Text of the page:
Marketing is a dirty word and an industry built around information sharing. I’ve been in marketing for 20+ years, and yeah, there’s a whole lot of evil there. I’ve marketed everything from dildos to multi-function printers to freight trains. Whether you like it or not, it’s part of the machine you’ll have to contend with… even getting on here, talking about the lack of information about lithium-biohazards is information sharing. It falls under “native advertising.”
Ok, previous question RE us disagreeing and greenwashing.
I’m not entirely disagreeing with you other than on the ableism front and the information approach. For individuals with seen or unseen physical, emotional, or mental reasons, not everyone is going to be able to be 100% person-powered. Fossil fuels & lithium batteries are our options at the moment. Yes, we need more options. No, it won’t happen overnight. I love Greta’s fight, and we need Gretas in the world. Alternatively, Gretas and PETA etc. are polarizing and create as much false information machines as they help.
Greenwashing, or now the “do good” shit companies are doing is a good example of how the machine works. Around 2000, organic and “green” building materials were starting to take hold. Individual consumers were wanting more organic options and low/no VOC building materials. Eventually LEAD certifications and organic certifications were passed. Now, this didn’t stop companies putting “natural” on things as marketing or using words like green, eco-friendly, blah blah blah to their advantage. Technically, everything starts its lifecycle on the Periodic Table, so “natural” can be applied, but you and I know it’s bullshit. This all starts at the individual consumer level, and the drive for a market. You must push from down below. So, anyway, certifications happened, more greenwashing happened. It all grows to a point where NOW you can go to New Seasons and have a whole store of organic, but that took a decade of compromise.
Fast forward to 2010. I’m working in a colo/DR facility (server farm like the giant thing in the gorge owned by google.) These things are huge energy consuming beasts. One of the anchor tenants we wanted insisted we had enough energy carbon neutralizing credits in order to secure their business. They’re a huge SaaS company. THIS is where the 10 years of diligence and marketing pays off. A SaaS company out of California insists anyone they do business with is truly green and can back it up with receipts. We comply in order to get them, then I turn around and push it out on our marketing that we are a green company in order to further the agenda that responsible business practices are how it SHOULD be, and further the cause. Finally, something I wanted came to be, and we could push it out. Our customers then push it out that they use a green company for their DR (disaster recovery: required by a lot of business including all your medical, banking, public companies, etc.)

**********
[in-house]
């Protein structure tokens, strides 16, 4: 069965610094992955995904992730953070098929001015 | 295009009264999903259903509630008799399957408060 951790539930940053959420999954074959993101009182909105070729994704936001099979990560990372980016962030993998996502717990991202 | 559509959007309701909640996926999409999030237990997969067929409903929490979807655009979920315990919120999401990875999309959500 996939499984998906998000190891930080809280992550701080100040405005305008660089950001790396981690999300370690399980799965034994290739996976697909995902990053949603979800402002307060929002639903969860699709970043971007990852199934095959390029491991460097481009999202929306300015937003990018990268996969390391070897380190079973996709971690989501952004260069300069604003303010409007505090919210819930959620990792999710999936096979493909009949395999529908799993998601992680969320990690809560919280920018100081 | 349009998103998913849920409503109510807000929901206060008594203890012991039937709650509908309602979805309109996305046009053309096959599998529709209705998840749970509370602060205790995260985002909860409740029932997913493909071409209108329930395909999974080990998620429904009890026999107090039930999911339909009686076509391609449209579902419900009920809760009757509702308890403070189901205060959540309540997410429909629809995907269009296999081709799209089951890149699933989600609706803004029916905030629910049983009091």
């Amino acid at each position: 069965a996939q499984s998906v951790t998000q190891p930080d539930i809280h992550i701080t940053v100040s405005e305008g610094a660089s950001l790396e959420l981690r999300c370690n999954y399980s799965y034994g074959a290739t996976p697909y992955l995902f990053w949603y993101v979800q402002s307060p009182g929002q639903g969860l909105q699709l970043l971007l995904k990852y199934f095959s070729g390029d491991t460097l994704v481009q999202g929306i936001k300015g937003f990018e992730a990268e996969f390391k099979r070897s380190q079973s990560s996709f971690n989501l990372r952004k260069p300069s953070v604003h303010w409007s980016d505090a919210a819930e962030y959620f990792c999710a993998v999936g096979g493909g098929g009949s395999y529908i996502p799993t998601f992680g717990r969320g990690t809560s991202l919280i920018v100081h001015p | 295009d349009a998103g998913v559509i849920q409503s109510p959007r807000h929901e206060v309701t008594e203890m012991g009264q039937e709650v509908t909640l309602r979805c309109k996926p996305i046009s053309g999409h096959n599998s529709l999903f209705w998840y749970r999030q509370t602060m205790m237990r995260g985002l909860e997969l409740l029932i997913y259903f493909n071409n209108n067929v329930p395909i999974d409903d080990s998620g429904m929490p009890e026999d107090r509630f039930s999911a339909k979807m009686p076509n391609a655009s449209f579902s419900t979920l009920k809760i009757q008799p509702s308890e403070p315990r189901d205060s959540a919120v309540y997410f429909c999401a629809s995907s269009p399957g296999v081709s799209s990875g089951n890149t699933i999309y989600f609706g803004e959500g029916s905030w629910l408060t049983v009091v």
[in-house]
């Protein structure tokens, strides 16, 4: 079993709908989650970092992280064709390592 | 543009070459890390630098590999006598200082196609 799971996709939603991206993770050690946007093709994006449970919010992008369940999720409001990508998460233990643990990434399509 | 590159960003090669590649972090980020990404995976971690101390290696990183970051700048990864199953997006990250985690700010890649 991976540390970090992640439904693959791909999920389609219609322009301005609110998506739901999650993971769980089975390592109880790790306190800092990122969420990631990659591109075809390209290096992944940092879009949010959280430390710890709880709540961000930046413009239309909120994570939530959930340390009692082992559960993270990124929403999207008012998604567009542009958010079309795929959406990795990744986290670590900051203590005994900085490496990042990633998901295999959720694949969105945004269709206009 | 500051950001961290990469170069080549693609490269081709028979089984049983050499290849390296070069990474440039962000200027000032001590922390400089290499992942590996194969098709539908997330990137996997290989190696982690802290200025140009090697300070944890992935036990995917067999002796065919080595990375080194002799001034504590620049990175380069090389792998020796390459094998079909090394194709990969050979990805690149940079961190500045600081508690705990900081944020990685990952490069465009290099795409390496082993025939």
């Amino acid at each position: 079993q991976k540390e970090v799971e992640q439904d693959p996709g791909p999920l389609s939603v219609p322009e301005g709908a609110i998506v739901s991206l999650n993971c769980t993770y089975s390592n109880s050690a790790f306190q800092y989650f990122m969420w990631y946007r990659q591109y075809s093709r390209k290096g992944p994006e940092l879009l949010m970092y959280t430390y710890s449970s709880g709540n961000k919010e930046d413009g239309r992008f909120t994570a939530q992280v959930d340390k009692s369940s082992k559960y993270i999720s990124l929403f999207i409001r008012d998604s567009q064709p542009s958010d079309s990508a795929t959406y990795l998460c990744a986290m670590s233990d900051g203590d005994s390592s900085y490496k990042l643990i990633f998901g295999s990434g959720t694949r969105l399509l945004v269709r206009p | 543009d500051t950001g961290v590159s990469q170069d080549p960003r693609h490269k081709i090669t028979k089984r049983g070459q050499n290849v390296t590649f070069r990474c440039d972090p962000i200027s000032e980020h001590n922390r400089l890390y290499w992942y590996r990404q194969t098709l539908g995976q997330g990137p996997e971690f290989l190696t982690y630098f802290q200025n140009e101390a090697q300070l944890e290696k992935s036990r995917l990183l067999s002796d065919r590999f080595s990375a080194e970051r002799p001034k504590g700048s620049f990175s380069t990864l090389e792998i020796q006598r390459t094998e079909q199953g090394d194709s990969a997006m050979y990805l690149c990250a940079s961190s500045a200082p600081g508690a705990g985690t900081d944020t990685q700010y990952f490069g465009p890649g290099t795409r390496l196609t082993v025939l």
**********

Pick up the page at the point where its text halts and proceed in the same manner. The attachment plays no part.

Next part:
This is where over a decade of work and compromise on an individual level, and you’re right, research and facts and stats, finally come full circle and become part of our culture. It takes a lot more than holding press conferences and getting angry.
I’m not perfect. When Cone Mills in NC closed, I cried. I’m anti fast fashion. Then I wrote a piece in the Huff Po. That is nothing but a pretty thing on my resume. It does nothing. I know that. I wrote about many local small batch manufacturers. 3 of which are now closed. I cried again. But my work in the sewing community? That’s real. That’s my real work against fast fashion. That’s quantifiable and that helps.
Long winded. I wish we could just sit and talk. I hope this helps. I love your energy. and yes, at 45, maybe I’m a bit worn out. Us GenXers fought hard too, and we got the shaft too. I’m sorry. And yes, maybe it’s shitty I know how to work within the machine now. I try to only use my power for good now. I rarely do corporate work, and when I do, I’m pretty picky now.